abide in your houses

(This article is the third in a series of articles by our sister K. Balkhi, who consciously rejected the corporate world when she realized it failed to affirm Islamic teachings about the proper comportment of women. The first article in the series can be found here and the second article here.)

A Grand Paradox

There is indeed infinite wisdom in women staying within the protection and comfort of their own homes. As controversial as that may sound in current times, I of all women, with my endless travels, know the depth of this advice only too well.

And abide in your houses and do not display yourselves as [was] the display of the former times of ignorance. … Allah intends only to remove from you the impurity [of sin], O people of the [Prophet’s] household, and to purify you with [extensive] purification.     [Quran, 33:33]

I look back and wonder how I could have possibly been so naïve. All that solo travel. All that interaction with males. All those spots in the limelight, training and speaking. How could I have believed that just donning conservative clothing (a hijab and full-sleeves) made all mixed interaction kosher— halaal rather?

I know my intentions weren’t wicked— it was nothing but a silly naïveté coupled with the heedlessness of an accomplished new grad. But it could have been much worse. Really, with all those doses of worldliness, how could I have been so trusting of the world and its inherent follies, yet so oblivious to the rulings of my very own creator and His wisdom, to His guidelines for what is truly best for me?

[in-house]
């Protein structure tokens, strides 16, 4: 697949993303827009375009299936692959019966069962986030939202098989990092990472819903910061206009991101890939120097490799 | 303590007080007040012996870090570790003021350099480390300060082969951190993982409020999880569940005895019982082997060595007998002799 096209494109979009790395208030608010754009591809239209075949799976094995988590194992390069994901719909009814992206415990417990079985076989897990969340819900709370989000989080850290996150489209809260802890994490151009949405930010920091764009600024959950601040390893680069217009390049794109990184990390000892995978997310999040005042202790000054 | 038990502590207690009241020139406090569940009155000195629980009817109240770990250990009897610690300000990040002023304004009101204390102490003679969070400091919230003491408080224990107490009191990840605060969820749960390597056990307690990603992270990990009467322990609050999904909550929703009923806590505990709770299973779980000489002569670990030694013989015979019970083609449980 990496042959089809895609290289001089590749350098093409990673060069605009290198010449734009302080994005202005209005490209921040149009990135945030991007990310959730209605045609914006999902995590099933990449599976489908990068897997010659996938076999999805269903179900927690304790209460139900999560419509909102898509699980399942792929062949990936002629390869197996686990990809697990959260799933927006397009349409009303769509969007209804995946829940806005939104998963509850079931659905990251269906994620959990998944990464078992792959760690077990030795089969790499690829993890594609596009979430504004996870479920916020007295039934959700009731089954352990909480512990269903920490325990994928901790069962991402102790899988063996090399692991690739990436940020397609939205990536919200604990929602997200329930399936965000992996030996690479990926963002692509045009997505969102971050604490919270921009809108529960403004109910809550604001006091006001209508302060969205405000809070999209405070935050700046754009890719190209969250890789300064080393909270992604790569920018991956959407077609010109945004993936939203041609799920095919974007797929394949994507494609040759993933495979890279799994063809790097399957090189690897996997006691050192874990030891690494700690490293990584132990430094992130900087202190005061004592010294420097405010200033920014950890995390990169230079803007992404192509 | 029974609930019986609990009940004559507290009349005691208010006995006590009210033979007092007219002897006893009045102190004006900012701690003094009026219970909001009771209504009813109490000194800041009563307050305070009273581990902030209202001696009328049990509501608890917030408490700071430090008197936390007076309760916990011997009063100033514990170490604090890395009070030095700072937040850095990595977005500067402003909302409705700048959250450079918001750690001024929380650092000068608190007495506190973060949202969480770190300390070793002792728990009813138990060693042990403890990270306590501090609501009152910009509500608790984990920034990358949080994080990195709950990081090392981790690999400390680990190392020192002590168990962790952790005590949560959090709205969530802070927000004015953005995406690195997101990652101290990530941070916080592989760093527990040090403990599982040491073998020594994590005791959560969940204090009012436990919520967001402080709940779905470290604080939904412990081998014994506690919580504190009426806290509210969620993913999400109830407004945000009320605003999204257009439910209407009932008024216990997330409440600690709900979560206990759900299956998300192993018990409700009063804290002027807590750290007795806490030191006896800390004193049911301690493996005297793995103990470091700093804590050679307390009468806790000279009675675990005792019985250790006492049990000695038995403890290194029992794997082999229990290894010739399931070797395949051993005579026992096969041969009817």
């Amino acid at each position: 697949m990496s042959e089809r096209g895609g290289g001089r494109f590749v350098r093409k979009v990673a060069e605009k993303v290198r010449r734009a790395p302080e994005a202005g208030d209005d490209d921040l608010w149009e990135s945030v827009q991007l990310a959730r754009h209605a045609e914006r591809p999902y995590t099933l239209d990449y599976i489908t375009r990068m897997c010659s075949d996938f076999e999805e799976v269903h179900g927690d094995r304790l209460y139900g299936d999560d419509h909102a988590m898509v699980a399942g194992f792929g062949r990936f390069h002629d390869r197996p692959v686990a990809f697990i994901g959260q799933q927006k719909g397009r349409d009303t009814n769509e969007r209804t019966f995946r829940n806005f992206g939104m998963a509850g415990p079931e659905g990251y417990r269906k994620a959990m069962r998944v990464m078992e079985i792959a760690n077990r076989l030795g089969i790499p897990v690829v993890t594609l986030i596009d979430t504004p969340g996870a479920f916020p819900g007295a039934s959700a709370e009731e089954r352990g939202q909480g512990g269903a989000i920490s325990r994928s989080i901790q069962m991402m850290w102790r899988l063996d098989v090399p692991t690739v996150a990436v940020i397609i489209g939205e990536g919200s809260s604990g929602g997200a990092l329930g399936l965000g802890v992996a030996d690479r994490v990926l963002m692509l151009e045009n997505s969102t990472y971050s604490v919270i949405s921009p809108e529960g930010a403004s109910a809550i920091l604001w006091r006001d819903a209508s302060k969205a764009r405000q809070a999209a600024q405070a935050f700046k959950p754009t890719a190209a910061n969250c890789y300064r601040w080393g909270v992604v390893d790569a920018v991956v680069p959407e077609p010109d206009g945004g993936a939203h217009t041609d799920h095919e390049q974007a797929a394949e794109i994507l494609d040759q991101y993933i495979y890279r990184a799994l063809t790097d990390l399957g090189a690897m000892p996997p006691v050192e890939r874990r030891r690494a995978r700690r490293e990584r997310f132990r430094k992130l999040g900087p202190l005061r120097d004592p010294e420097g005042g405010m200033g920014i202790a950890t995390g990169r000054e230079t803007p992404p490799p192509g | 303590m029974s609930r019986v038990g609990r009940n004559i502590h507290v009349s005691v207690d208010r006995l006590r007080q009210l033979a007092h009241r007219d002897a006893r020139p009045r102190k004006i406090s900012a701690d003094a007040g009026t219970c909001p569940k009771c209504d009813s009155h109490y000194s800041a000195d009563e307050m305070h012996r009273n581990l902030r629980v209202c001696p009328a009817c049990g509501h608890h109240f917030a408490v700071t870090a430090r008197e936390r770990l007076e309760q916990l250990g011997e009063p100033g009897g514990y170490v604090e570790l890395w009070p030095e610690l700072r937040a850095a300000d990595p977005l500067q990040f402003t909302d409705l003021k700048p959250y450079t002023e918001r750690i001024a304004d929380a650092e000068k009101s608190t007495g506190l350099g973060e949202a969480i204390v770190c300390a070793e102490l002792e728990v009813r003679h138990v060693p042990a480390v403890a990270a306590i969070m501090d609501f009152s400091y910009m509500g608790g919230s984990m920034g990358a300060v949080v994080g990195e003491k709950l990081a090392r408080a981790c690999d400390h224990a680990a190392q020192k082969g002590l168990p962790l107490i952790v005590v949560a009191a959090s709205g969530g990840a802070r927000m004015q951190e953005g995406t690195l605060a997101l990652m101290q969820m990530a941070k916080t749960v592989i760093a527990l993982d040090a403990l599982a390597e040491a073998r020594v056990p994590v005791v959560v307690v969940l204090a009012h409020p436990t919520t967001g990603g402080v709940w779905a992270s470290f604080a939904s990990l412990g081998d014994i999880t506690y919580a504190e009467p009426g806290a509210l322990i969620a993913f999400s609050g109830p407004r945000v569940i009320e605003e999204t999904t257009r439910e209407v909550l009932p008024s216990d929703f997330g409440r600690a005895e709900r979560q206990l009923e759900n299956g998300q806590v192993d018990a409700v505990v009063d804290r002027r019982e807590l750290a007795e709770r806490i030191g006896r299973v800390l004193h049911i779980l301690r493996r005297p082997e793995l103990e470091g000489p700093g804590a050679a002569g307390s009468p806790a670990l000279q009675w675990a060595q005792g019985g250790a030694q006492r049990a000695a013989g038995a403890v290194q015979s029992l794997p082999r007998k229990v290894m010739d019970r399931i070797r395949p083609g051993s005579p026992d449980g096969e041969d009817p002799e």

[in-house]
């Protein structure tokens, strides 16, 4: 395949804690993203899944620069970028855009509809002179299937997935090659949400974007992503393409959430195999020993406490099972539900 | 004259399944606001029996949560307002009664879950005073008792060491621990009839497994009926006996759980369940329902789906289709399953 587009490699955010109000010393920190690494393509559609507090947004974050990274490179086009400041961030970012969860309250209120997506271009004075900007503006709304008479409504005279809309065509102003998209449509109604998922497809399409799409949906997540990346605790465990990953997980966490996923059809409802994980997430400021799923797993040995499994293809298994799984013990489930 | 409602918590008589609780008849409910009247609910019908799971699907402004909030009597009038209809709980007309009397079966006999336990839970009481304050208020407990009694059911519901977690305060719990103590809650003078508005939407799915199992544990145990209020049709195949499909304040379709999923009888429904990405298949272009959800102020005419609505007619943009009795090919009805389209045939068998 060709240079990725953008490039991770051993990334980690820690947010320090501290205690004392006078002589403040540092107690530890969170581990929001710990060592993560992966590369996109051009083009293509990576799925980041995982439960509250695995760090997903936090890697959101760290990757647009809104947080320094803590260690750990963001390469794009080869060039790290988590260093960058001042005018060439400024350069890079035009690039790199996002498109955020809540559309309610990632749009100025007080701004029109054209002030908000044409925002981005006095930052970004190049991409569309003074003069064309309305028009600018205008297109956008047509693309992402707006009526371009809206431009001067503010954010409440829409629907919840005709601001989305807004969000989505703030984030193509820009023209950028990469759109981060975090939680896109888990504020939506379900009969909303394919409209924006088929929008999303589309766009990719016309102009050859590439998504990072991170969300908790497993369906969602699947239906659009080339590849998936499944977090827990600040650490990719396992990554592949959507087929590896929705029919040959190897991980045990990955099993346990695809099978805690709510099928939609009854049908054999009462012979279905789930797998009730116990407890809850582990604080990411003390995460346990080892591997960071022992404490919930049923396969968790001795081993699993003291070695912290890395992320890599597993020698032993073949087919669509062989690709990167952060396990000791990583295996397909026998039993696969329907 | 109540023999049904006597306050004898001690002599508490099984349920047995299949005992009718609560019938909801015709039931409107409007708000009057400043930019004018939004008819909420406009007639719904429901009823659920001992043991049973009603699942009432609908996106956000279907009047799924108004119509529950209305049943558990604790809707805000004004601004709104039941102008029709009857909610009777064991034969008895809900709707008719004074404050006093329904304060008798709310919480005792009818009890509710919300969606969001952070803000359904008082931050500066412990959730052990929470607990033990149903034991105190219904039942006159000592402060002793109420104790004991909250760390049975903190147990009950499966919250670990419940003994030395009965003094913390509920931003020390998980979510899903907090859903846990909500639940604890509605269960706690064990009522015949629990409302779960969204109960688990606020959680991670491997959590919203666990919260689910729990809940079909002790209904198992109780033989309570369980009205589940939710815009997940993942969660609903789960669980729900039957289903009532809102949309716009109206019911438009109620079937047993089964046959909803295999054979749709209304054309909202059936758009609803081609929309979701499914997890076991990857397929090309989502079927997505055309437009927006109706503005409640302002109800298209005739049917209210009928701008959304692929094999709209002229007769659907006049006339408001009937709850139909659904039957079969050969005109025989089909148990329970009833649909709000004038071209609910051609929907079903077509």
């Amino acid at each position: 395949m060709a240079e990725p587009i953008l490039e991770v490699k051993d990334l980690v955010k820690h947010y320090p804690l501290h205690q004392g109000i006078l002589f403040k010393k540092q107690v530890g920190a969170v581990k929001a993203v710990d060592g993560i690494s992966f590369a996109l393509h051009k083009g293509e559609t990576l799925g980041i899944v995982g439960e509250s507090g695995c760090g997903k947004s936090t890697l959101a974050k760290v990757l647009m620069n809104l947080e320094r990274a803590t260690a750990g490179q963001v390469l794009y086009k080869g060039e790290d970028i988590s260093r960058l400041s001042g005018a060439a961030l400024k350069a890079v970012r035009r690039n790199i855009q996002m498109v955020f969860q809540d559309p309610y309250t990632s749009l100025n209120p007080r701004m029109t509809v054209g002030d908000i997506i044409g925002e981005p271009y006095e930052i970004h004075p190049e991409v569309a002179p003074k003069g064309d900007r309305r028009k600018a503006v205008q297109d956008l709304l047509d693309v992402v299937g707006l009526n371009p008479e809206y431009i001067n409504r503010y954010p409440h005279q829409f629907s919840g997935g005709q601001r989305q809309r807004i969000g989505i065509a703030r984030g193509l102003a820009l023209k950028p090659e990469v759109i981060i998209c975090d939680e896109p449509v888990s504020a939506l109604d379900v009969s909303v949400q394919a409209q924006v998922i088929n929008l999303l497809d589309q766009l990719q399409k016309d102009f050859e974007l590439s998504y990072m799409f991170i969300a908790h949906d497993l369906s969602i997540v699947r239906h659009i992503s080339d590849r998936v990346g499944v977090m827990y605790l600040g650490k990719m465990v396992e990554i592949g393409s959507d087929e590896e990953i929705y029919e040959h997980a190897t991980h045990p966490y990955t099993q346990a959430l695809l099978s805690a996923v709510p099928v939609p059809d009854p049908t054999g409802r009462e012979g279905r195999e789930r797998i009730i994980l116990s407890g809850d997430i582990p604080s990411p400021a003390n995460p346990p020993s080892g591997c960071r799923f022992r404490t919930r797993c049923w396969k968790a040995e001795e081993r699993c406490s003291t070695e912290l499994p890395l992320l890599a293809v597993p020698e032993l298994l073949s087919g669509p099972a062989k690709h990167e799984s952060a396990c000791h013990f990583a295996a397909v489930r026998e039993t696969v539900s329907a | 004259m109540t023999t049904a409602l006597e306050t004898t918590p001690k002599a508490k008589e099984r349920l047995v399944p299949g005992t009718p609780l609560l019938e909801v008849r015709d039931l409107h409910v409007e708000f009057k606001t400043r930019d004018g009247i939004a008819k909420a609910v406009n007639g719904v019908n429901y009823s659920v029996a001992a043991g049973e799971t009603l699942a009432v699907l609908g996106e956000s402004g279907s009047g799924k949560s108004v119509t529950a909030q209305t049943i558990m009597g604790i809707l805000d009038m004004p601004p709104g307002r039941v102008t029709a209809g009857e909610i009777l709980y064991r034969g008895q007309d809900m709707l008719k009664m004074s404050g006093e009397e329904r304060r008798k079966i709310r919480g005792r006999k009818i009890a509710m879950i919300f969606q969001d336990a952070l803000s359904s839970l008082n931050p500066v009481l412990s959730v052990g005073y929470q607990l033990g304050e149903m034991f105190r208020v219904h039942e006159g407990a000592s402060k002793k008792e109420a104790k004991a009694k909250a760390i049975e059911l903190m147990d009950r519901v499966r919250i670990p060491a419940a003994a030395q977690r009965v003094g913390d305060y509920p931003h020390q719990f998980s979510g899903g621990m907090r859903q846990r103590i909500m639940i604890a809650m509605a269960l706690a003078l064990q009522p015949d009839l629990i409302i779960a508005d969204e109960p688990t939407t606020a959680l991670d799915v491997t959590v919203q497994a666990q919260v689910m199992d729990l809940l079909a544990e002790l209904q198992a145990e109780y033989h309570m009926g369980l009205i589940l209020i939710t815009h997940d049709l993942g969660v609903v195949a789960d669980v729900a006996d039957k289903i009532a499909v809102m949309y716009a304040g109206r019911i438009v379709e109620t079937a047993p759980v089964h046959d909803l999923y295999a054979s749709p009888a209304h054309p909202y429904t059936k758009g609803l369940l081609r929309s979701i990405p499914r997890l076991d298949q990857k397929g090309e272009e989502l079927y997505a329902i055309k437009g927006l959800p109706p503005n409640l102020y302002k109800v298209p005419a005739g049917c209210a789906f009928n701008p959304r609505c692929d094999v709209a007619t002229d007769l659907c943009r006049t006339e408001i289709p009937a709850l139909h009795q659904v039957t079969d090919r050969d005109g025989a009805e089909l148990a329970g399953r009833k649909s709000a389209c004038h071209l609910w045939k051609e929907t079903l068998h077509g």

This is, at best, a paradox of the greatest proportions.

Grandma’s Advice

My grandmother always used to tell me women should teach– and I would have such a hard time swallowing that with all my liberal arts, feminist baggage.

But as my life’s paradigm shift began unfolding I began to see just how ill-defined our gender roles and definitions of success really were. Practicing gender segregation, beyond the minimal convenient in our culture, became a priority for me.  I removed myself from the corporate world to avoid the relentless gender mixing.

Slowly but surely my home also adapted to facilitate my observance of Shariah-based hijaab. With the formal living room glass doors now tinted, my father could take male guests straight there without us having to worry about where our niqaabs were every time we crossed the doors. We now also have graceful ceiling-to-floor curtains separating our reception and family lounge, barring general visitors’ gaze from our living areas.

Contrary to worldly expectations, this has not entailed an isolated, fruitless existence. Quite the contrary.

Women in Learning: A Shared Global Heritage

Indeed, in the scholarly tradition of my Jamia (university), exemplary education has always been offered to women, just as it was in the prophet’s time, peace be upon him. And the beautiful part is that all Islamic guidelines and respect for gender segregation are observed. We have male and female professors, but do not interact in person, or in any other way, with our male professors.